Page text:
From Mainframe to NoSQL – Part 2

So last we left off, I had described a scenario where a prospect had asked about how mainframe data (as described by COBOL copybooks) could be ingested into MarkLogic.  I described an approach involving combining Legstar (and its ability to translate copybook descriptions into XSD) with MarkLogic and the MarkLogic Java API.  Because I was using a prospect’s proprietary copybook, I didn’t have sharable samples at the time.  Now, thanks to some custom copybook creation, I finally have something to share that is more concrete. In the last post I also alluded to not only creating a mocked-up copybook but also needing to find an editor that would allow me to work with EBCDIC data.  After searching for something native for Mac, I had a small eureka moment and realized that I could use the same tools that I had used for the EBCDIC to ASCII translation in the first place (i.e. Legstar) to simply go in the other direction.  So instead of editing  things in an EBCDIC editor, I was able to created a quick and dirty conversation program. So in the full example download there will also be a sample program for generating the EBCDIC data.

On to the working example.  For this, let’s start with the prerequisites:

  1. If you don’t already have a copy, download the developer version of MarkLogic from our developer site. Installation interactions are platform specific but in all cases are very straightforward.
  2. If you don’t already have one set up, create a REST API instance (and corresponding database) inside of your local MarkLogic installation as per these instructions.
  3. Also if you don’t already have a copy, download Eclipse as well. The standard version is fine.
  4. After Eclipse is installed and set up, the next thing to do is install the legstar plug-in for Eclipse.  This is done by going to Help -> Install New Software in eclipse and entering as the URL in the text box on the pop-up window (on my version the text box is titled “Work with:”).  Once entered, the “Legstar Eclipse plugins” should show up for selection.  Select them all and click “Finish”.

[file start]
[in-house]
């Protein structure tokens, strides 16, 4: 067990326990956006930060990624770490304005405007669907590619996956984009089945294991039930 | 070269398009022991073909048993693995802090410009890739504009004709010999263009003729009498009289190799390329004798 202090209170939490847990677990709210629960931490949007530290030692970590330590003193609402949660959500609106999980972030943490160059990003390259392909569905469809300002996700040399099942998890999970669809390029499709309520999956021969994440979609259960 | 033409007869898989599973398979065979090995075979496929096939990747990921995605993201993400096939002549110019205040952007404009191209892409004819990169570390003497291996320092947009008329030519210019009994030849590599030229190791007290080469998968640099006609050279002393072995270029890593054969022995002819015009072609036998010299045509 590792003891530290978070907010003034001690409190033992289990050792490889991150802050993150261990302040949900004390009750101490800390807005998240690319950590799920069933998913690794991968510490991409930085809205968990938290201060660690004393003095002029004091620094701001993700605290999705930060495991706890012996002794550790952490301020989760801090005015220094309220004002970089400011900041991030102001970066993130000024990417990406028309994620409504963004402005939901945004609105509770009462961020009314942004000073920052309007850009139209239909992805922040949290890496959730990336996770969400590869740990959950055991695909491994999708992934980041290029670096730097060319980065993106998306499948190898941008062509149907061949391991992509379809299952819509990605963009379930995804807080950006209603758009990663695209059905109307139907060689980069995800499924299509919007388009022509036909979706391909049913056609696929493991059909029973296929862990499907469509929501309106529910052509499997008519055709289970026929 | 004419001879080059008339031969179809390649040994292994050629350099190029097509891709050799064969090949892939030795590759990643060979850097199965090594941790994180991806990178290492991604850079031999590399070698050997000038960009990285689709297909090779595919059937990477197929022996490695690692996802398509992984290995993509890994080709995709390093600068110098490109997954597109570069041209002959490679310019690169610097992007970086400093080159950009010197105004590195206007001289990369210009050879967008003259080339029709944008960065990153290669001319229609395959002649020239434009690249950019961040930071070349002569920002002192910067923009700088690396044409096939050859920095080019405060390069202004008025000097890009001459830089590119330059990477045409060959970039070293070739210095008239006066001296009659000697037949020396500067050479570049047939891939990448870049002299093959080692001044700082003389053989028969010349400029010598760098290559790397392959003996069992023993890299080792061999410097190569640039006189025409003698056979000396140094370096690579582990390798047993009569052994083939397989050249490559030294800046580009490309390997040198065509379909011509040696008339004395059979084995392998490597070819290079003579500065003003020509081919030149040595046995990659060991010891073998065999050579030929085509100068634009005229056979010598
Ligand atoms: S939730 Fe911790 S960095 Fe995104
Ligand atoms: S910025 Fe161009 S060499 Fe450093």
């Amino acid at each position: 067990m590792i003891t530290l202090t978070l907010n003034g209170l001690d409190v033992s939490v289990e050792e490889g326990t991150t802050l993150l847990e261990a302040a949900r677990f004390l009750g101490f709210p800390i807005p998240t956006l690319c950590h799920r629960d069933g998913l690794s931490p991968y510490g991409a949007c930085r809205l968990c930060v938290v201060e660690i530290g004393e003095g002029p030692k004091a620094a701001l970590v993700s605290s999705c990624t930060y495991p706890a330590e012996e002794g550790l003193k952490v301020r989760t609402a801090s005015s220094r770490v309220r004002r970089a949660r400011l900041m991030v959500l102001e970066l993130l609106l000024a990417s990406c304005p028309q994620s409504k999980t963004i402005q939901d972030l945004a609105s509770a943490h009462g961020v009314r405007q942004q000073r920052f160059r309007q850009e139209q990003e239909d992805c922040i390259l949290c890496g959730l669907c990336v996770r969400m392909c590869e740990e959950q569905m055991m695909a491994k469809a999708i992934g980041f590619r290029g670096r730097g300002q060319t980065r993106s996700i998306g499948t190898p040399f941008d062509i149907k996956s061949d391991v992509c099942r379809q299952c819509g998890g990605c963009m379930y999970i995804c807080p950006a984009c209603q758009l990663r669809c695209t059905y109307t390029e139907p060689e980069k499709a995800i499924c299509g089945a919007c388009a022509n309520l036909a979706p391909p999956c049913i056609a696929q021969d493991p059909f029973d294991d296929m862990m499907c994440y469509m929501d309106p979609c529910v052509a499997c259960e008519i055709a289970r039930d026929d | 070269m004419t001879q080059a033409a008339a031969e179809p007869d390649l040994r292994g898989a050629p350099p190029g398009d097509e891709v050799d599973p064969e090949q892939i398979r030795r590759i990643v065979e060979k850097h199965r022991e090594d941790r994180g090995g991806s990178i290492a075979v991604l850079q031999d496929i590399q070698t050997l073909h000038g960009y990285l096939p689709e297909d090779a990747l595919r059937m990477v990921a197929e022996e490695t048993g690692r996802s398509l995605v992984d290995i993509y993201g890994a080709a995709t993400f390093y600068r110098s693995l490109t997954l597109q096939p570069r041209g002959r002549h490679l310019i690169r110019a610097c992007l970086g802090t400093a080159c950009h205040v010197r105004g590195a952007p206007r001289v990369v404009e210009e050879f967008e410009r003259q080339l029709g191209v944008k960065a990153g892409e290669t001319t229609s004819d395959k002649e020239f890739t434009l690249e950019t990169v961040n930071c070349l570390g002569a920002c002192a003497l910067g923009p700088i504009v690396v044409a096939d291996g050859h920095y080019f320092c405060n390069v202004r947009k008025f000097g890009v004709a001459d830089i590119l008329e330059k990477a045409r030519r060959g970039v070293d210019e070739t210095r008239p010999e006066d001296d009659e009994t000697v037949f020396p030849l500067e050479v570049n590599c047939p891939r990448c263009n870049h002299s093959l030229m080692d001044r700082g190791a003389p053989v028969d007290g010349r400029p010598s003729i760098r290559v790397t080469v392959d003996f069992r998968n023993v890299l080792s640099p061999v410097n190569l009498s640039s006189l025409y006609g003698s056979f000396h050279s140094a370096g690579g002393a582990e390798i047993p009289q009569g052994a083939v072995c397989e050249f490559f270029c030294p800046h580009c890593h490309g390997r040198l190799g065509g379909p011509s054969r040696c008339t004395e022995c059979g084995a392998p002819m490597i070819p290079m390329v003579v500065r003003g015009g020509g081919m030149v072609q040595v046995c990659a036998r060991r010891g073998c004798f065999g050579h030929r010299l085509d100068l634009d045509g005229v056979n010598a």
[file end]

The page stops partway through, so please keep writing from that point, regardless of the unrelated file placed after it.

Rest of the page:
5. Finally (for now), create a new Java project (File -> New -> Java Project). Give it any name you like.

Once that’s done,  the basics are in place and it’s time to look at some mainframe data and associated structure.  We will start with a sample copybook as follows:

     05 CUST-ID PIC 9(5) COMP-3.
     05 CUST-NAME.
         10 CUST-LAST-NAME PIC X(15).
         10 CUST-FIRST-NAME PIC X(10).
     05 CITY PIC X(20).
     05 US-STATE PIC X(02).
     05 COUNTRY-CODE PIC X(3).
     05 POSTAL-CODE PIC X(10).
     05 NOTES PIC X(40).

The above example is a simple one, contrived to show a few things that map well to XML, namely:

  • A hierarchy. This is evidenced in the CUST-NAME grouping example.
  • A diversity of data types (OK I threw in a number amongst the text but you get the idea).
  • Fields which may or may not contain values (US-STATE and OTHER-STATE-PROVINCE).

For the last point, I should note that there are better and more complex ways to do this with COBOL copybooks, some of which were actually used in the customer example that I could not share (e.g. a REDEFINES clause for one). Additionally there are other concepts which map well to XML such as repeating groups (an OCCURS clause in COBOL) that also were used in the customer example.  However, since the scope of this post is not so much to teach COBOL (and I would be a terrible teacher in this regard anyway) but simply to demonstrate some inter-operability, I kept things simple. So now that we have a copybook, the first thing to do is generate an XSD from it.  Assuming eclipse and legstar are installed correctly, this is accomplished by choosing “New structures mapping” from the LegStar menu as follows:


A popup will then appear where you would choose the XSD name as follows:


Finally, the copybook mapping itself is specified: